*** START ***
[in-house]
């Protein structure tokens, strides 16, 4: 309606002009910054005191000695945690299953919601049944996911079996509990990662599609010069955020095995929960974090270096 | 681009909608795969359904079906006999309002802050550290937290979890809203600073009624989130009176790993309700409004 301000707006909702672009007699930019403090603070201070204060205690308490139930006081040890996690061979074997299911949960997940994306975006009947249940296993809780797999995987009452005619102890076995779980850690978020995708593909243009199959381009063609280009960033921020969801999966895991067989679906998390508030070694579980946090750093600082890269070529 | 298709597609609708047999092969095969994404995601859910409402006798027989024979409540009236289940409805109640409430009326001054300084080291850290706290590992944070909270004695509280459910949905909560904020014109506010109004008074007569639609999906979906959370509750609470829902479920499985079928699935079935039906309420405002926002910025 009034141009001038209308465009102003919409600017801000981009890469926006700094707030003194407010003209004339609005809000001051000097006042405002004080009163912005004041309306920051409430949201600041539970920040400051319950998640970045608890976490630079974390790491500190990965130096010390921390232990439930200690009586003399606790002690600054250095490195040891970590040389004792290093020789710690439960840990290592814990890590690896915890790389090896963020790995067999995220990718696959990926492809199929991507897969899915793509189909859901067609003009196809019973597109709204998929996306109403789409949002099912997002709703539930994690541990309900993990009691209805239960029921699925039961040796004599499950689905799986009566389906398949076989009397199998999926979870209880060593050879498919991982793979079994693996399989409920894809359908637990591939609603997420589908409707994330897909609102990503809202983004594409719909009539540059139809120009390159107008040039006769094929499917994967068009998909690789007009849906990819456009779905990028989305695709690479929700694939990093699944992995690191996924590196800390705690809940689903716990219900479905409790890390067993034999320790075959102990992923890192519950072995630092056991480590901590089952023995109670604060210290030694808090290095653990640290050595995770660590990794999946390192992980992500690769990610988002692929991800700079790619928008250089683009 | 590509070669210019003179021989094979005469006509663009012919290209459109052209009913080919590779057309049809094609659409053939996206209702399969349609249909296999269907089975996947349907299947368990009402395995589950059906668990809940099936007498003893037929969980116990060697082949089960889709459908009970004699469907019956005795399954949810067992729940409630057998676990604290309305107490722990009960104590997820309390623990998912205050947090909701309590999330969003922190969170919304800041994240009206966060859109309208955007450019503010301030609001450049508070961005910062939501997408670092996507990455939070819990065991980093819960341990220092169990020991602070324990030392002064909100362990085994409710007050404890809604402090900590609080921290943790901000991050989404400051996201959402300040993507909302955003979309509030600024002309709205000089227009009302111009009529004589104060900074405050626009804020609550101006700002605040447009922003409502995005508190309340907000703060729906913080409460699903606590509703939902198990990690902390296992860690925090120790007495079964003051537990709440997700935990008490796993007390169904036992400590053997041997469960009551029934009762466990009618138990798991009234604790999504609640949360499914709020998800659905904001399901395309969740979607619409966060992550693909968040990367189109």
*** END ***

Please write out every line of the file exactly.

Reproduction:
[in-house]
């Protein structure tokens, strides 16, 4: 309606002009910054005191000695945690299953919601049944996911079996509990990662599609010069955020095995929960974090270096 | 681009909608795969359904079906006999309002802050550290937290979890809203600073009624989130009176790993309700409004 301000707006909702672009007699930019403090603070201070204060205690308490139930006081040890996690061979074997299911949960997940994306975006009947249940296993809780797999995987009452005619102890076995779980850690978020995708593909243009199959381009063609280009960033921020969801999966895991067989679906998390508030070694579980946090750093600082890269070529 | 298709597609609708047999092969095969994404995601859910409402006798027989024979409540009236289940409805109640409430009326001054300084080291850290706290590992944070909270004695509280459910949905909560904020014109506010109004008074007569639609999906979906959370509750609470829902479920499985079928699935079935039906309420405002926002910025 009034141009001038209308465009102003919409600017801000981009890469926006700094707030003194407010003209004339609005809000001051000097006042405002004080009163912005004041309306920051409430949201600041539970920040400051319950998640970045608890976490630079974390790491500190990965130096010390921390232990439930200690009586003399606790002690600054250095490195040891970590040389004792290093020789710690439960840990290592814990890590690896915890790389090896963020790995067999995220990718696959990926492809199929991507897969899915793509189909859901067609003009196809019973597109709204998929996306109403789409949002099912997002709703539930994690541990309900993990009691209805239960029921699925039961040796004599499950689905799986009566389906398949076989009397199998999926979870209880060593050879498919991982793979079994693996399989409920894809359908637990591939609603997420589908409707994330897909609102990503809202983004594409719909009539540059139809120009390159107008040039006769094929499917994967068009998909690789007009849906990819456009779905990028989305695709690479929700694939990093699944992995690191996924590196800390705690809940689903716990219900479905409790890390067993034999320790075959102990992923890192519950072995630092056991480590901590089952023995109670604060210290030694808090290095653990640290050595995770660590990794999946390192992980992500690769990610988002692929991800700079790619928008250089683009 | 590509070669210019003179021989094979005469006509663009012919290209459109052209009913080919590779057309049809094609659409053939996206209702399969349609249909296999269907089975996947349907299947368990009402395995589950059906668990809940099936007498003893037929969980116990060697082949089960889709459908009970004699469907019956005795399954949810067992729940409630057998676990604290309305107490722990009960104590997820309390623990998912205050947090909701309590999330969003922190969170919304800041994240009206966060859109309208955007450019503010301030609001450049508070961005910062939501997408670092996507990455939070819990065991980093819960341990220092169990020991602070324990030392002064909100362990085994409710007050404890809604402090900590609080921290943790901000991050989404400051996201959402300040993507909302955003979309509030600024002309709205000089227009009302111009009529004589104060900074405050626009804020609550101006700002605040447009922003409502995005508190309340907000703060729906913080409460699903606590509703939902198990990690902390296992860690925090120790007495079964003051537990709440997700935990008490796993007390169904036992400590053997041997469960009551029934009762466990009618138990798991009234604790999504609640949360499914709020998800659905904001399901395309969740979607619409966060992550693909968040990367189109």